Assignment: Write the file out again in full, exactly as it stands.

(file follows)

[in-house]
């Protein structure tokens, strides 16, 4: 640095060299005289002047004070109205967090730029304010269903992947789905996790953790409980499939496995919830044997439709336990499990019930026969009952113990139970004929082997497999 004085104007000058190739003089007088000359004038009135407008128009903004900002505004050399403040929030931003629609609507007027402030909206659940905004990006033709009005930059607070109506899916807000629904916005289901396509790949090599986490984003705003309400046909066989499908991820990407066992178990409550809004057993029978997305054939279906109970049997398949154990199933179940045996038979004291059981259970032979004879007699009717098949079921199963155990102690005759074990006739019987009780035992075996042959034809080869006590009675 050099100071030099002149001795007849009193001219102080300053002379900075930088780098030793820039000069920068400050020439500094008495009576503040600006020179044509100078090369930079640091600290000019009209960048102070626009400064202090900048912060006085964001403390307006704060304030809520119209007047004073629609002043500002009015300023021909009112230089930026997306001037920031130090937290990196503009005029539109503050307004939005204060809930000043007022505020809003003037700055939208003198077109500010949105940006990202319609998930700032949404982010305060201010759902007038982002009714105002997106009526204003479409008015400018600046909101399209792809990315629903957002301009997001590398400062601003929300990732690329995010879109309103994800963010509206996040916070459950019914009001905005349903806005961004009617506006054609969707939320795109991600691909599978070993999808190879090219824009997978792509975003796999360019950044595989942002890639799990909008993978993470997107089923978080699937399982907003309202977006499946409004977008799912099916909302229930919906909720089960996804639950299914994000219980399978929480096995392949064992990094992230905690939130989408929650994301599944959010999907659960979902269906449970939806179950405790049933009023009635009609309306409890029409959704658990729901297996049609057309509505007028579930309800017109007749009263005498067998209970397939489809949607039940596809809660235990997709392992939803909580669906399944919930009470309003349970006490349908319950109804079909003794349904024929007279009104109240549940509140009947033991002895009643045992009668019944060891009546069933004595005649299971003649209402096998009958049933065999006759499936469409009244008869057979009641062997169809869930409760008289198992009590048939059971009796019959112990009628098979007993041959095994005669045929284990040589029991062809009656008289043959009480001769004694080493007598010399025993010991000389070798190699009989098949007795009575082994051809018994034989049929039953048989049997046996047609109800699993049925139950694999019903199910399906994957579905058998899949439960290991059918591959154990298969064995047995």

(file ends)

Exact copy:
[in-house]
């Protein structure tokens, strides 16, 4: 640095060299005289002047004070109205967090730029304010269903992947789905996790953790409980499939496995919830044997439709336990499990019930026969009952113990139970004929082997497999 004085104007000058190739003089007088000359004038009135407008128009903004900002505004050399403040929030931003629609609507007027402030909206659940905004990006033709009005930059607070109506899916807000629904916005289901396509790949090599986490984003705003309400046909066989499908991820990407066992178990409550809004057993029978997305054939279906109970049997398949154990199933179940045996038979004291059981259970032979004879007699009717098949079921199963155990102690005759074990006739019987009780035992075996042959034809080869006590009675 050099100071030099002149001795007849009193001219102080300053002379900075930088780098030793820039000069920068400050020439500094008495009576503040600006020179044509100078090369930079640091600290000019009209960048102070626009400064202090900048912060006085964001403390307006704060304030809520119209007047004073629609002043500002009015300023021909009112230089930026997306001037920031130090937290990196503009005029539109503050307004939005204060809930000043007022505020809003003037700055939208003198077109500010949105940006990202319609998930700032949404982010305060201010759902007038982002009714105002997106009526204003479409008015400018600046909101399209792809990315629903957002301009997001590398400062601003929300990732690329995010879109309103994800963010509206996040916070459950019914009001905005349903806005961004009617506006054609969707939320795109991600691909599978070993999808190879090219824009997978792509975003796999360019950044595989942002890639799990909008993978993470997107089923978080699937399982907003309202977006499946409004977008799912099916909302229930919906909720089960996804639950299914994000219980399978929480096995392949064992990094992230905690939130989408929650994301599944959010999907659960979902269906449970939806179950405790049933009023009635009609309306409890029409959704658990729901297996049609057309509505007028579930309800017109007749009263005498067998209970397939489809949607039940596809809660235990997709392992939803909580669906399944919930009470309003349970006490349908319950109804079909003794349904024929007279009104109240549940509140009947033991002895009643045992009668019944060891009546069933004595005649299971003649209402096998009958049933065999006759499936469409009244008869057979009641062997169809869930409760008289198992009590048939059971009796019959112990009628098979007993041959095994005669045929284990040589029991062809009656008289043959009480001769004694080493007598010399025993010991000389070798190699009989098949007795009575082994051809018994034989049929039953048989049997046996047609109800699993049925139950694999019903199910399906994957579905058998899949439960290991059918591959154990298969064995047995």